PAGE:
Currently, when an API is executed, it connects to a second API and then sends a piece of data. If the receiving API is unavailable due to a failure or overload, in many cases the data will be lost. After that, there is never again a check to see if there is anything missing. This has to be done differently, and according to Sarid, event-based APIs are the answer.
The idea is that APIs will operate less dependent on each other. With event-based APIs, everything is announced and all other systems can respond when they can. For example, if a new customer is created, the system can say there is a new customer. For the licensing system, this means that a license must be issued.
With current APIs, if the license server or API is unreachable, the whole process is likely to crash, and the customer is not created. A good company does send an error message to the developer or the DevOps team, but the process comes to a standstill.
With event-based APIs, the customer creation process continues, and it is not the developer or DevOps team that is in control, but the business user. This concerns the sales department, for example. They determine what needs to happen when a new customer is created. The process consists of granting a license, but also what should happen if this is impossible. The latter involves, for example: save the user data temporarily and try to license the user every ten minutes.
In this way, the process is automatically resumed and resolved without the involvement of a developer. The business user could even define ‘if it takes more than one hour to provide the license, give the customer a 10 percent discount to compensate’.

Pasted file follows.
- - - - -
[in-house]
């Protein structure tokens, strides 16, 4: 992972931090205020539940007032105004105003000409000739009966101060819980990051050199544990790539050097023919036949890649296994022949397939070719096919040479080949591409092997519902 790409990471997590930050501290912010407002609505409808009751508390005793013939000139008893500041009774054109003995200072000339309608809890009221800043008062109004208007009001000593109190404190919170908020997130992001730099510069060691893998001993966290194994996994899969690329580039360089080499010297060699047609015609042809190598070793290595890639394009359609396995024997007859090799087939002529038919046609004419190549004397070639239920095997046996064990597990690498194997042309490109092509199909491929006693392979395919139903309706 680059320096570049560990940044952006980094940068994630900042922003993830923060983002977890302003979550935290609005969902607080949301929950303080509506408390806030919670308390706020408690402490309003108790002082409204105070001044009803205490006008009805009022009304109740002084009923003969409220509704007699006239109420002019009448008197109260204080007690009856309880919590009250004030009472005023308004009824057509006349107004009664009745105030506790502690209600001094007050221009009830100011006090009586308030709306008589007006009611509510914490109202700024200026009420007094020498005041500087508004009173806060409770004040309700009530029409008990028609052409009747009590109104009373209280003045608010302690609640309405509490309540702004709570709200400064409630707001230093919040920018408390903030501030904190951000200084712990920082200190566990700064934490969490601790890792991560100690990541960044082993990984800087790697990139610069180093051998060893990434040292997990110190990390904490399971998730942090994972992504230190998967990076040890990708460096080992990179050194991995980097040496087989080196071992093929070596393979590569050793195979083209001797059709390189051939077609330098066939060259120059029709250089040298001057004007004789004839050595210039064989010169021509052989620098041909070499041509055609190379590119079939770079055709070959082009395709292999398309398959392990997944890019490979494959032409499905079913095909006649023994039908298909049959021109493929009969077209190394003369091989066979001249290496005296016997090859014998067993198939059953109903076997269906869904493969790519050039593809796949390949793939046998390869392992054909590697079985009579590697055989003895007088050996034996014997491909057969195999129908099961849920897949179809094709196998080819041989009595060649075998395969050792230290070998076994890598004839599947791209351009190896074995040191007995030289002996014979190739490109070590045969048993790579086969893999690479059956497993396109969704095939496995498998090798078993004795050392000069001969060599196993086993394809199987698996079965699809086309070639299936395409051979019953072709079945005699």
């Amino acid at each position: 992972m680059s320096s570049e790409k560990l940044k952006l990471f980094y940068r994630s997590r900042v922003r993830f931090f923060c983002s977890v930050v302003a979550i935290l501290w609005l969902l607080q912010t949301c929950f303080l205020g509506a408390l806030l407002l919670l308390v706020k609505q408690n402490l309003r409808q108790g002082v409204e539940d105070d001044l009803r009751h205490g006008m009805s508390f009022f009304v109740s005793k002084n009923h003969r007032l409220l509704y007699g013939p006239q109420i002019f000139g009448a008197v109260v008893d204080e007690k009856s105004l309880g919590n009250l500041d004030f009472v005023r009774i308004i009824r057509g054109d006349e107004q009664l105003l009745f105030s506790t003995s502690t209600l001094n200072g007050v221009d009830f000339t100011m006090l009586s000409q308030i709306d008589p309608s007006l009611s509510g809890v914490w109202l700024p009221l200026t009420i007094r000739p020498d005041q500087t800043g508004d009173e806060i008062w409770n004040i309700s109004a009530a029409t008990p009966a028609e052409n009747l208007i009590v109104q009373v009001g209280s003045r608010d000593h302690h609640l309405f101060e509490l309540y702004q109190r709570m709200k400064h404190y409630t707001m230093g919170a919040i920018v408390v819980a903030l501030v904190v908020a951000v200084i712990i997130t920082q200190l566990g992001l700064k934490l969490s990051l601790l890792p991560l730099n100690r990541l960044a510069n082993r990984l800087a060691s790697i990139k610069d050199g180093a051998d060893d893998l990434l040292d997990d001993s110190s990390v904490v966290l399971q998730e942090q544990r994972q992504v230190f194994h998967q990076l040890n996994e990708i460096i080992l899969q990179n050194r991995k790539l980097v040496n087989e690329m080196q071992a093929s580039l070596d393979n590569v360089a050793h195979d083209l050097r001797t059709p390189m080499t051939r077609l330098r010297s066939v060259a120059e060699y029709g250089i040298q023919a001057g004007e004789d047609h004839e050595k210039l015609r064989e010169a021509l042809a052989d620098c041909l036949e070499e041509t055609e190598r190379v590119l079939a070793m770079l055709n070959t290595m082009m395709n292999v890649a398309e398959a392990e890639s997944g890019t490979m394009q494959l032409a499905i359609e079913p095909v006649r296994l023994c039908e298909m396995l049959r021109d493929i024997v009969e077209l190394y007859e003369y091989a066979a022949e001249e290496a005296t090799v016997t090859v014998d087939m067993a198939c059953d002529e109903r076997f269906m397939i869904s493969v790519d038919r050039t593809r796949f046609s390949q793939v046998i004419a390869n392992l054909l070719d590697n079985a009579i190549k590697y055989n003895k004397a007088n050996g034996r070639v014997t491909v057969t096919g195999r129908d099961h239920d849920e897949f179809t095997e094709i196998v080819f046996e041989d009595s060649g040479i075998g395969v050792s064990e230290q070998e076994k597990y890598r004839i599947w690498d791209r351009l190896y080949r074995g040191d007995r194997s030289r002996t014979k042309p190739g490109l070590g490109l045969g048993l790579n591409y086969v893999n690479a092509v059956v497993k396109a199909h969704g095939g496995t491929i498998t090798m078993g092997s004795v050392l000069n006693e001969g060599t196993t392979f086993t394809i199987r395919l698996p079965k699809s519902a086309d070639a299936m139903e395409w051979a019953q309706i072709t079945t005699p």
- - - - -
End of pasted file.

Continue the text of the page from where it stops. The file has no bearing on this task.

The most important change is that APIs become much more intelligent and events and workflows can be captured, making API communications less error-prone. At the moment, far too much goes wrong if an API is temporarily unavailable.
Eventually, we will move to the situation that APIs will no longer be pull-based but push-based. There is an announcement of a new activity, and the APIs that feel called can respond in real-time. Of course, the relations to whom the announcement should be sent are defined in advance.
In addition, the integration of APIs is becoming much more intelligent through AI and the Cloud Information Model, which means that fewer developers are needed, and business users can do this themselves.
End of Webhooks
By switching to event-based APIs, Webhooks will also disappear, and that’s a good thing. Sarid indicates in the conversation that he rarely encounters companies that have well documented all Webhooks or know what is connected to Webhooks. That is not at all convenient and offers the necessary uncertainty. By making everything truly API-driven, and preferably event-based APIs, it is easy to map out how data flows and what information goes where.
Tableau and Mulesoft are a strong combination
Sarid also shed light on the acquisition of Tableau by Salesforce. He argues that Mulesoft and Tableau are a very strong combination. Mulesoft is able to bring together all the data from a variety of data sources. Together with Tableau, Mulesoft can make that data even better and ensure that the single source of truth that Salesforce is striving for is also achieved. In the end, Tableau is also able to present it in a clear and good way like no other.
According to Sarid, Tableau is a very important asset to Salesforce. Especially to get the semantics of data right and to present it quickly, easily and in a good way. He states that Mulesoft and Tableau are already busy working together on the development of new solutions. According to him, we can expect a lot in 2020.